Tuesday, June 7, 2016

The Best and Worst of Muhammad Ali

He was before my time.  My era was domineered by Mike Tyson and a few others.  However, Muhammad Ali is forever known as The Greatest in a sport where winners are forever known as "champ." The Thriller in Manila is considered one of the greatest boxing matches ever, and his stand against Vietnam is even more monumental.  However, there are incidents in Ali's past that gives him a true humanistic quality; and with it carries far less merit. 

This Champ is far more than a myth, and bigger than any icon. Forever, he will be equally yoked with his vast number of shortcomings. So what if he was married four times?  And so what if he fathered nine (known) children?  Those qualities are as human as it gets.  The Champ was a indeed a whore just as much as he was the wayward father.  It was a familial trait perhaps modeled by his brother and he from their father.  He separated himself from his friend Malcolm X for both ignorant and selfish reasons. Muhammad Ali was a braggart and spoke harshly about black opponents.  Saying that Joe Frazier looked like a "gorilla" and an "Uncle Tom" will go down as one of the most known setbacks for racial unity in sports history. These incidents serve as examples for Ali being anything other than one whom many consider to be great.

Muhammad Ali met with Saddam Hussein in 1990 to free 15 hostages in Iraq despite being discouraged to do so by then-president George Bush.  In the 1960s, Ali arguably did more for black advancement worldwide than anyone whose last name is not King, Marshall, or Little (Malcolm X).  Muhammad Ali gave athletes more confidence to succeed and provide for their families than any athlete in American history.  Muhammad Ali is an icon.  Muhammad Ali is gold medalist patriot.  Muhammad Ali is an American success story.  Muhammad Ali is a boxing god.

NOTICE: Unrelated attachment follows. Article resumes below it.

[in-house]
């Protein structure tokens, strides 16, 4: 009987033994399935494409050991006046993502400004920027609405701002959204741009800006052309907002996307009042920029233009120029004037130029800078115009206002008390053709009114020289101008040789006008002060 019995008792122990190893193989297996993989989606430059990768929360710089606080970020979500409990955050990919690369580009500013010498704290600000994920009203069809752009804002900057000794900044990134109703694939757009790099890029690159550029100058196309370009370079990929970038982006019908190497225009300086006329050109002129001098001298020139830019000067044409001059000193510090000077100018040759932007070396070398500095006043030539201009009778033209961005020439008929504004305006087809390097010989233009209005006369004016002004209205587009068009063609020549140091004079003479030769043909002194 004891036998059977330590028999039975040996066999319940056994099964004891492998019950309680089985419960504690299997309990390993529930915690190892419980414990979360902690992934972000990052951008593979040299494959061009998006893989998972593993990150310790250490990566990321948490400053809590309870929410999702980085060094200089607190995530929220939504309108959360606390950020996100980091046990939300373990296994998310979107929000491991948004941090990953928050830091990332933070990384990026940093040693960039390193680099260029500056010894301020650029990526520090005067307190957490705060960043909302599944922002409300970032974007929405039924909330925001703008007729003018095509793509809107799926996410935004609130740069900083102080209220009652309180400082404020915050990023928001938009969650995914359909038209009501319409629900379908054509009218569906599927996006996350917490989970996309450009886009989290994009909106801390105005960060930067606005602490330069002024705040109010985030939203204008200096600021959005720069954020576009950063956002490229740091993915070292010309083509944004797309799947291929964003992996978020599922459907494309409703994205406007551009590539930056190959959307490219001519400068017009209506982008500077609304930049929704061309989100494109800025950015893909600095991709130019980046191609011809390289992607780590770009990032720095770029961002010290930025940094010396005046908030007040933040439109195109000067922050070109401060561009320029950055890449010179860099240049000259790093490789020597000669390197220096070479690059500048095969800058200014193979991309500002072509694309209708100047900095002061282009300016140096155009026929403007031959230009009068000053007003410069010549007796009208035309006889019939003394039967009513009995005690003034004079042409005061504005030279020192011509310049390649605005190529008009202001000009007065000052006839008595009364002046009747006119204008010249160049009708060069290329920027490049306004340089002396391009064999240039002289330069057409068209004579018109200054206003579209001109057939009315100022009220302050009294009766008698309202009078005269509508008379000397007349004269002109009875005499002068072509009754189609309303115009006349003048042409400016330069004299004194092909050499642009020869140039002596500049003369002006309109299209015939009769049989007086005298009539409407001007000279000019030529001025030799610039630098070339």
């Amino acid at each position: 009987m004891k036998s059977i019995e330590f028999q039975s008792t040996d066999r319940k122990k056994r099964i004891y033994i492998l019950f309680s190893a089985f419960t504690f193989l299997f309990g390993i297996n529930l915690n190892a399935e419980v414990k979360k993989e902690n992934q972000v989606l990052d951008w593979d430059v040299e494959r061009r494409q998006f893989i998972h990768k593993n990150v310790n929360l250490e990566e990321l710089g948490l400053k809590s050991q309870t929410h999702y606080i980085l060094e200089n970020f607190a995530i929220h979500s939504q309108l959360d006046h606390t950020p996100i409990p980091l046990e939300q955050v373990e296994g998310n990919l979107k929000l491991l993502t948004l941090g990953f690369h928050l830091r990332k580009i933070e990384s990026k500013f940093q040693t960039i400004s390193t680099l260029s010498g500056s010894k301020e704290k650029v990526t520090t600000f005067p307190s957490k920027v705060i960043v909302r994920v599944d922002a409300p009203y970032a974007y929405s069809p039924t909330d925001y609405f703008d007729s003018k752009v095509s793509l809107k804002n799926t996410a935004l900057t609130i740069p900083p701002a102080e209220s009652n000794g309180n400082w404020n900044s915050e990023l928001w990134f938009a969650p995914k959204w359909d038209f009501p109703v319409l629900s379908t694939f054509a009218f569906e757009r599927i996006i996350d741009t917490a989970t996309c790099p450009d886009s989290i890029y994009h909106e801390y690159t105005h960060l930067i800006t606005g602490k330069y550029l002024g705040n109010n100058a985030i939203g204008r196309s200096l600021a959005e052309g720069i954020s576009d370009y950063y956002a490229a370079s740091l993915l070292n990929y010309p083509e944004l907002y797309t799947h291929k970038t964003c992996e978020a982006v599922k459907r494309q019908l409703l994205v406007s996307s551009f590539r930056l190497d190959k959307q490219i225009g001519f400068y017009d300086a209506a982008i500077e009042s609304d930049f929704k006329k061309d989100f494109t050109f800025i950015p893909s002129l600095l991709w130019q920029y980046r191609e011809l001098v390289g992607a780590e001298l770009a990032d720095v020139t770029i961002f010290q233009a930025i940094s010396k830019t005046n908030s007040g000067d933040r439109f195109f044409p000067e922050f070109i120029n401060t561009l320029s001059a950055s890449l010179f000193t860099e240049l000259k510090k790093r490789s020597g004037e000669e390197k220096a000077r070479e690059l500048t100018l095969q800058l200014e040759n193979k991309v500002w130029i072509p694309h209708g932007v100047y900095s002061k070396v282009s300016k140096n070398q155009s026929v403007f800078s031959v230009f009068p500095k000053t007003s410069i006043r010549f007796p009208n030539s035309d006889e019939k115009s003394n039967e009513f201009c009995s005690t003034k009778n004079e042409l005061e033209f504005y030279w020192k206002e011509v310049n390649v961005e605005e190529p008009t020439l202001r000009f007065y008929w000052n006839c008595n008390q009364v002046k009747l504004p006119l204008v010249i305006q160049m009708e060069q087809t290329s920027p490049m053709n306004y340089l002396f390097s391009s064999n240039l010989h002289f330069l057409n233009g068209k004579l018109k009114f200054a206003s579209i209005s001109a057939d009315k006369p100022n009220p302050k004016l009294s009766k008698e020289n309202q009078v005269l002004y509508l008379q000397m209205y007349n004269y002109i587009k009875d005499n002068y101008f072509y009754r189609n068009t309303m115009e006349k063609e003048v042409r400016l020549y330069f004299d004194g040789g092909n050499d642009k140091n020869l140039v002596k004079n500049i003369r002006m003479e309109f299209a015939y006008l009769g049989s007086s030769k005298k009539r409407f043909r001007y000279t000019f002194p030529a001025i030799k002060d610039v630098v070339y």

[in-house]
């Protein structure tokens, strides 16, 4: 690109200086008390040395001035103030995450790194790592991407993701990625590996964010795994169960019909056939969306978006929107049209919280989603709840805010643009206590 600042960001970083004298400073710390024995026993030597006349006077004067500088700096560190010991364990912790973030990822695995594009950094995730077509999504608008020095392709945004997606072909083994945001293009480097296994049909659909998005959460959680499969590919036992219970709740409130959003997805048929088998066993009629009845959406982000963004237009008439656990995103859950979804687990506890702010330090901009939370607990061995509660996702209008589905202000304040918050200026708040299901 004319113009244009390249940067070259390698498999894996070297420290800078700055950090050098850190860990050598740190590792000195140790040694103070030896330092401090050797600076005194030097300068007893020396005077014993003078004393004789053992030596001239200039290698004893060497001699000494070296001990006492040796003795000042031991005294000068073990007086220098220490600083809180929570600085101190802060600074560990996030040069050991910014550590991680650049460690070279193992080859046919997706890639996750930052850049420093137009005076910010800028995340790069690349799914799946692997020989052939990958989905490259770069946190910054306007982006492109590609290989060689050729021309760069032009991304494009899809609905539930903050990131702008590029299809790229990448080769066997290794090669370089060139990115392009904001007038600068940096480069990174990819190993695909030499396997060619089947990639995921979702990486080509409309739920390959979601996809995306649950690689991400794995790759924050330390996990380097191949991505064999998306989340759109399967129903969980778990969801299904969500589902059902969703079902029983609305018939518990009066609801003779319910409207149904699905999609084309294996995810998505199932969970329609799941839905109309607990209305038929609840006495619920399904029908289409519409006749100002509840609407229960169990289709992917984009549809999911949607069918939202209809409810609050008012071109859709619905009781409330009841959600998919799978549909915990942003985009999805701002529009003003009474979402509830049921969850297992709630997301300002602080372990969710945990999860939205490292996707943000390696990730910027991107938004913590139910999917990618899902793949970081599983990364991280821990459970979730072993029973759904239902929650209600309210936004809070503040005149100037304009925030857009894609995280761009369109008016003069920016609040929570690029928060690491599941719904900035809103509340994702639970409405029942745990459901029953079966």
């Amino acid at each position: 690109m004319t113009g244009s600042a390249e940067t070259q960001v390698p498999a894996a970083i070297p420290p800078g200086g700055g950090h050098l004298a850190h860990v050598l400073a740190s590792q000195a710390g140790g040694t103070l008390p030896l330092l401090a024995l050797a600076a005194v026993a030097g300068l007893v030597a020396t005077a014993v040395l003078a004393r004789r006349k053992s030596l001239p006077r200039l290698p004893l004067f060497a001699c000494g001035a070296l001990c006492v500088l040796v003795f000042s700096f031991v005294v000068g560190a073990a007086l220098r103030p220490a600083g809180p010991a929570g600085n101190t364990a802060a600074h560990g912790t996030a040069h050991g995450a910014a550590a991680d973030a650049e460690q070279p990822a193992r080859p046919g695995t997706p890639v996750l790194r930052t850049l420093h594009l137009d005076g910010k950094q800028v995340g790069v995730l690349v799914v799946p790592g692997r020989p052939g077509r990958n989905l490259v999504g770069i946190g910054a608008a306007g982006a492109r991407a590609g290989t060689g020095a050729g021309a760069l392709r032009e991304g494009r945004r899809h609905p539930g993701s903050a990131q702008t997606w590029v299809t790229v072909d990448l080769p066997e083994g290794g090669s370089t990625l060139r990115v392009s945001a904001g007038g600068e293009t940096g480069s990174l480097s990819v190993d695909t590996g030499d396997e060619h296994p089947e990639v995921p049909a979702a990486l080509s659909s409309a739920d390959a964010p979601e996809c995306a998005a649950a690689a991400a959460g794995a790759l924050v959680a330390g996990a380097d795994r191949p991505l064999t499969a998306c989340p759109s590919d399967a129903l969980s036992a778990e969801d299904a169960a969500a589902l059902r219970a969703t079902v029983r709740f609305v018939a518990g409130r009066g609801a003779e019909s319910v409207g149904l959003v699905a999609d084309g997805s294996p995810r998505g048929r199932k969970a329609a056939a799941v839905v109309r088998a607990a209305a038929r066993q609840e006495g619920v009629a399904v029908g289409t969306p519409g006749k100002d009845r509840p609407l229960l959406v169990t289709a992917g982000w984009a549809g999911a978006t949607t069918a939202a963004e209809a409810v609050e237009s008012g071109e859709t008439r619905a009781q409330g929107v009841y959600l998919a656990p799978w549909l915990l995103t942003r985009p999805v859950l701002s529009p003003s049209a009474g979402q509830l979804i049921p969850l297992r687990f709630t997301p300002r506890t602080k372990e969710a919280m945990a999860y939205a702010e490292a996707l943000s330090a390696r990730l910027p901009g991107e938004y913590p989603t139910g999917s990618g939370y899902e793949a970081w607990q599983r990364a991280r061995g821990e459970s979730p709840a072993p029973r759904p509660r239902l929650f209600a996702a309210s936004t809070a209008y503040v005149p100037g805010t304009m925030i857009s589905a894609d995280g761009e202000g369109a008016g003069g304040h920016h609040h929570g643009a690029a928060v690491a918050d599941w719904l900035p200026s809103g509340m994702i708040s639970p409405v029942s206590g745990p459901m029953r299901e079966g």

His bouts with Parkinson's Disease was perhaps the most necessary battle that he ever fought.  He was rude.  He was boisterous.  He was arrogant.  He was selfish.  The disease silenced him, perhaps in order for his figure to be truly appreciated.  Karma worked this time, or maybe faith was the deciding judge.  Nevertheless, sadly, Parkinson's won.  So, today, we can see him for who he truly is: A necessary victim who needed to be sacrificed for humanity.  He served the public well, although hurting those who knew him the most. 

Muhammad Ali was oddly the people's champion. And through his silence, he could mask his regrets.  Maybe it was the best way for him to leave the world: stoic and visible, prideful and an enigma. At the very least, he represented the characteristics that many would expect to see in any fighter.  

Rest in peace, champ.

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